Use a high level language with complex primitives. Learn in Python.

This should help

Best to start from the beginning

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First Learning Programming

by ibcnunabit In reply to What's the best way to le ...

Get a version of Scheme or Racket (formerly PLT Scheme), and a copy of The "Little Lisper", or if you can handle it, "Structure and Interpretation of Computer Programs" (SICP). PLT Scheme/Racket has some good materials in it as well, such as "How to Design Programs" (HtDP). You can also download MIT's courseware videos on Scheme (free downloads).

Scheme has virtually no syntax to learn (what there is can be learned in thirty minutes), which leaves purely PROGRAMMING to learn. It's a super-powerful language that allows you to build up any language construct(s) you like, want, or need as you see fit (and easily), and yet it has a large pre-existing (and powerful) set that can do anything you would need for some time. It makes it easy to create a minilanguages that perfectly fit your problem domain. All this allows you to explore advanced concepts far earlier than is likely in other languages. This will deepen your understanding of any language you learn in the future. It's in the Lisp family of languages, so metaprogramming is there, as are macros, as is lambda and continuations, and lexical scope, and a lot of other good things that make your programming more powerful.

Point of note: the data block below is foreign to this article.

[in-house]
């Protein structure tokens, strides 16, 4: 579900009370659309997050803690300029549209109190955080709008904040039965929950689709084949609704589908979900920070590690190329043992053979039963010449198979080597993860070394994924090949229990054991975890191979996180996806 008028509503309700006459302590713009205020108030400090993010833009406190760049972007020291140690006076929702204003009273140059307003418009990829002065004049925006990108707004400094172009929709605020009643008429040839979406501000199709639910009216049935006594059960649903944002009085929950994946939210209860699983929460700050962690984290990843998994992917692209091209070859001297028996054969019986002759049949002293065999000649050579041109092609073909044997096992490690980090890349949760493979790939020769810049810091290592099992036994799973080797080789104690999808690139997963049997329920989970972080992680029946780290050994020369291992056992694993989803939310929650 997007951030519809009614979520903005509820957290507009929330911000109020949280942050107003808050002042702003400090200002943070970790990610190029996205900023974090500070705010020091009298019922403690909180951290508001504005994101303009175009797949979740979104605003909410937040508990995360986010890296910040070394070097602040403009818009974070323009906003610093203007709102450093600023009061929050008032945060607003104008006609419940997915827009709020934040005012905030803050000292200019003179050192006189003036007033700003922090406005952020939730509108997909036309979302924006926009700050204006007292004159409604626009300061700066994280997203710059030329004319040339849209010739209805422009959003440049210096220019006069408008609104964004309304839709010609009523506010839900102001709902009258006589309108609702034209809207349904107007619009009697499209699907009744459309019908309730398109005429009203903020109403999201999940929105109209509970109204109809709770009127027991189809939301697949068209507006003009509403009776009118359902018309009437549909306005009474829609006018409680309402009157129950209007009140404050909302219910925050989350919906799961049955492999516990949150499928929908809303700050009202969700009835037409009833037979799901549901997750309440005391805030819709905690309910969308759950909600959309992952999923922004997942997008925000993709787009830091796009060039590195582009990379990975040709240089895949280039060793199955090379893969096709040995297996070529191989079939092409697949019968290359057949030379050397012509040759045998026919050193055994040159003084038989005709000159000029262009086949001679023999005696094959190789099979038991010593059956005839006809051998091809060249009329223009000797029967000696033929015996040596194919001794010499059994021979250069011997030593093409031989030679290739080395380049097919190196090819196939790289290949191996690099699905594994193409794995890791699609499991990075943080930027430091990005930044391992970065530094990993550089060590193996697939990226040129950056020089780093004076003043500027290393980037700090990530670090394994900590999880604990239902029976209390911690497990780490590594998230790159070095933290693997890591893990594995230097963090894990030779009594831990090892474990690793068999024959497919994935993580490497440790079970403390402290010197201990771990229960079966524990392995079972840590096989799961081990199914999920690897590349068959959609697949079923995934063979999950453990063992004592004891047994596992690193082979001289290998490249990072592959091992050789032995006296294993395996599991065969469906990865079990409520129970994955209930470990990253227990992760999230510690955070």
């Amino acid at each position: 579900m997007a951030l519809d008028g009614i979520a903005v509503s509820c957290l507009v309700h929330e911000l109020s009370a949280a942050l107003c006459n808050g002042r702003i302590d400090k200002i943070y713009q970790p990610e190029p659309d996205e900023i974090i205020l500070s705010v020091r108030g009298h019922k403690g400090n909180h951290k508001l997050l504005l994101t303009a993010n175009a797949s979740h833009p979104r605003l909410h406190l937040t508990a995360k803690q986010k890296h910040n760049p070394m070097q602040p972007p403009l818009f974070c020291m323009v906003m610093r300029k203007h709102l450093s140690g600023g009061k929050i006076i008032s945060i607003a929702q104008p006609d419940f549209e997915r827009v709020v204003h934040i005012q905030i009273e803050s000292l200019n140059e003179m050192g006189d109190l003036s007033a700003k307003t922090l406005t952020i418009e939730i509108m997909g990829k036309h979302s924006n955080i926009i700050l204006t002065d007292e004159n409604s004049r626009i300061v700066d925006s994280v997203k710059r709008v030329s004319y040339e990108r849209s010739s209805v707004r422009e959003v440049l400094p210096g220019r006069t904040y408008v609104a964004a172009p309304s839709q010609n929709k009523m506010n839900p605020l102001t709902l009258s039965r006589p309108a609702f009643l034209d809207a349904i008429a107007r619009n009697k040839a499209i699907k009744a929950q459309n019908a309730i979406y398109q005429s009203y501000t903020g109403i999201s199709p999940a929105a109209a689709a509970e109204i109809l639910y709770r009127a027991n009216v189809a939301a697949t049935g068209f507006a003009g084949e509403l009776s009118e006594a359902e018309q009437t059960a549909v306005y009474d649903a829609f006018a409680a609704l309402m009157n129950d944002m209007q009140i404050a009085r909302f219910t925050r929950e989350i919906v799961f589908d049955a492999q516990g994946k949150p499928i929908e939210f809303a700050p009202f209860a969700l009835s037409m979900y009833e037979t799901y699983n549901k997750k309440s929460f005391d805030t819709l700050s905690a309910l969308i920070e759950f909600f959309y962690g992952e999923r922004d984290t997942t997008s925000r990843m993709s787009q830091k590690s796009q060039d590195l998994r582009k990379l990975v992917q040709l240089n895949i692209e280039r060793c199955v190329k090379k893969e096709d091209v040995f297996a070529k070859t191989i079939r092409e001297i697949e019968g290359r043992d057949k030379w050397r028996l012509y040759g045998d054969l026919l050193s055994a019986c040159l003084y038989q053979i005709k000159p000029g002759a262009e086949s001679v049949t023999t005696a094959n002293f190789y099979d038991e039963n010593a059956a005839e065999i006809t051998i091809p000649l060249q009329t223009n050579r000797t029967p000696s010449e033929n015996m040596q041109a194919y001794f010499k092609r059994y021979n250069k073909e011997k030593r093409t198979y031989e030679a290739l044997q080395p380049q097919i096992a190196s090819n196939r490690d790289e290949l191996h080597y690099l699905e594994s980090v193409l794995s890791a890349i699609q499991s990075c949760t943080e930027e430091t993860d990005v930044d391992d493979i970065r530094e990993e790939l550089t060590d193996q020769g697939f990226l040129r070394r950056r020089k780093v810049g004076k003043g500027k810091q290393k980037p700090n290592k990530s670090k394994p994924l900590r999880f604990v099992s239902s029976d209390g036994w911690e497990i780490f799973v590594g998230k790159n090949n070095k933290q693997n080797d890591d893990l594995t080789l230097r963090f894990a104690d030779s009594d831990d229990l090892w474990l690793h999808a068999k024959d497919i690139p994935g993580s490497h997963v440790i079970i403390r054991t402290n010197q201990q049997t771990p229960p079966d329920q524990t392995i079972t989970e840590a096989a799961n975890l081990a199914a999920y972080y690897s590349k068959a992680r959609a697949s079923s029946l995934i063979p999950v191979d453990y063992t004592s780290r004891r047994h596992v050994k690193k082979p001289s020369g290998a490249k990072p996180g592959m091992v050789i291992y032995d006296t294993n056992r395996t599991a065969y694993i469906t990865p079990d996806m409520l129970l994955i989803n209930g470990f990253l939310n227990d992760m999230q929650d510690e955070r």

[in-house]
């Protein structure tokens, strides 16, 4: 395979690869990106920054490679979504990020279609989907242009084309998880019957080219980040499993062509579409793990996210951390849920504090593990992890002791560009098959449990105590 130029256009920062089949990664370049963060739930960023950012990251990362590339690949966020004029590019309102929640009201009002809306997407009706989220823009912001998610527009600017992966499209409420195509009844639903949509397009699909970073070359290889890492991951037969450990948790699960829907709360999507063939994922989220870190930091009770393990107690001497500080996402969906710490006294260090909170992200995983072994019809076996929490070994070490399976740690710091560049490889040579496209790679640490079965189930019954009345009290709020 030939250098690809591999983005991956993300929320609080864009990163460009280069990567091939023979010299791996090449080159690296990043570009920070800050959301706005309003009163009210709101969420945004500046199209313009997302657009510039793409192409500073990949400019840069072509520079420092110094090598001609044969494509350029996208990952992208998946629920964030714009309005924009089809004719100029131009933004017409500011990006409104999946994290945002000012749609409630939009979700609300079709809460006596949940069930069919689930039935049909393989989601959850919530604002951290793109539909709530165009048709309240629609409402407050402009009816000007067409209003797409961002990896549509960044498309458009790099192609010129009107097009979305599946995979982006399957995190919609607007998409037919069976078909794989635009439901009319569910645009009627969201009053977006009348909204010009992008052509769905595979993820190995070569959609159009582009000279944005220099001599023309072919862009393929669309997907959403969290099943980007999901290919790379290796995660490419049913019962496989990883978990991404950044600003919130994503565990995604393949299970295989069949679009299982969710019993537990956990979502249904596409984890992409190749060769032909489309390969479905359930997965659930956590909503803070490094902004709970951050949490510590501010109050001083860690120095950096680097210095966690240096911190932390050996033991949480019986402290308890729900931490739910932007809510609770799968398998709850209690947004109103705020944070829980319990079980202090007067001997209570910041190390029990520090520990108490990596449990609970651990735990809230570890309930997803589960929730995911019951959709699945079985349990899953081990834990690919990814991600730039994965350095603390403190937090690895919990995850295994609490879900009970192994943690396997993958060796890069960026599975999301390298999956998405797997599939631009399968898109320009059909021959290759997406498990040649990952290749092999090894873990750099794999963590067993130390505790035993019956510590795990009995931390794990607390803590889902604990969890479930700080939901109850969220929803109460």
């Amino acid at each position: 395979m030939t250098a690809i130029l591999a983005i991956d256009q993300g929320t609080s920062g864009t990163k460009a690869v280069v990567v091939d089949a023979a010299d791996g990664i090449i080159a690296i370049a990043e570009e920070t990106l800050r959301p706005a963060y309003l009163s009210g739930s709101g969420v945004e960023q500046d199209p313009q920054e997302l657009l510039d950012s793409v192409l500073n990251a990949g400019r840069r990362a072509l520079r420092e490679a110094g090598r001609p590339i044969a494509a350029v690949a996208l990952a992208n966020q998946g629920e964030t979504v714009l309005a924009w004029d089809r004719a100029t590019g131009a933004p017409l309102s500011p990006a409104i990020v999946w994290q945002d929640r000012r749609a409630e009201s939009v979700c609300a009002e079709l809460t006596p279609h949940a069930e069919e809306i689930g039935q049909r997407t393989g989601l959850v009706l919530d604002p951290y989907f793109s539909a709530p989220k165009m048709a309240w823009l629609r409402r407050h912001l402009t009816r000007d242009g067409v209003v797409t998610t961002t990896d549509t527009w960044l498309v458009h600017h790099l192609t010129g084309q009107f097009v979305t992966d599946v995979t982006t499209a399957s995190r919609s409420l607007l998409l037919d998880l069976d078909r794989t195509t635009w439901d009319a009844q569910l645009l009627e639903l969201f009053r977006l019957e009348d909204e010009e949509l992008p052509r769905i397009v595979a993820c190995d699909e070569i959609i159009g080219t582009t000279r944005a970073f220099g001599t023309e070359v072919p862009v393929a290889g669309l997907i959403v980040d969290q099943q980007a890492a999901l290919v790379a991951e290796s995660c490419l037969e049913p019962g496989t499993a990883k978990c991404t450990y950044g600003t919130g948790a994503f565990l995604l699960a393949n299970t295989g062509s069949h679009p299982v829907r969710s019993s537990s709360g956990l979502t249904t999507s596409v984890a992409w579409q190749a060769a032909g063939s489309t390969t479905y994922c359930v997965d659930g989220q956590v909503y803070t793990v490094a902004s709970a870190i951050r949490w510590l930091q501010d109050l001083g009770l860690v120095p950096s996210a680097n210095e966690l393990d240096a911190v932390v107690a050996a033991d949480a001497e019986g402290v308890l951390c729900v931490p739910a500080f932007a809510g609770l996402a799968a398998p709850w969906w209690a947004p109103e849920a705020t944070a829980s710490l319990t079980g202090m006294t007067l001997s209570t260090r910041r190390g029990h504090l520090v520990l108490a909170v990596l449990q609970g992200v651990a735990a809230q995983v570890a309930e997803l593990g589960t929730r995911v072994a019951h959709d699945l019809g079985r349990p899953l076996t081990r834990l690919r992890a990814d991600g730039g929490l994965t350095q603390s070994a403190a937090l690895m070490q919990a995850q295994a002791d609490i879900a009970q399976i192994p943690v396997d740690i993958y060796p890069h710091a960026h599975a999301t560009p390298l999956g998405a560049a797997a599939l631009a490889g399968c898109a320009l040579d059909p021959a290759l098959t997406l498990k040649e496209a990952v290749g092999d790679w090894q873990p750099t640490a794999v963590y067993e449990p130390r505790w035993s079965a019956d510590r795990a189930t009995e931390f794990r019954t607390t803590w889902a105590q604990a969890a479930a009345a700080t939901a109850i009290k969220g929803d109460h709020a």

After Scheme/Racket, you could move on up to Common Lisp, or Python--or whatever strikes you.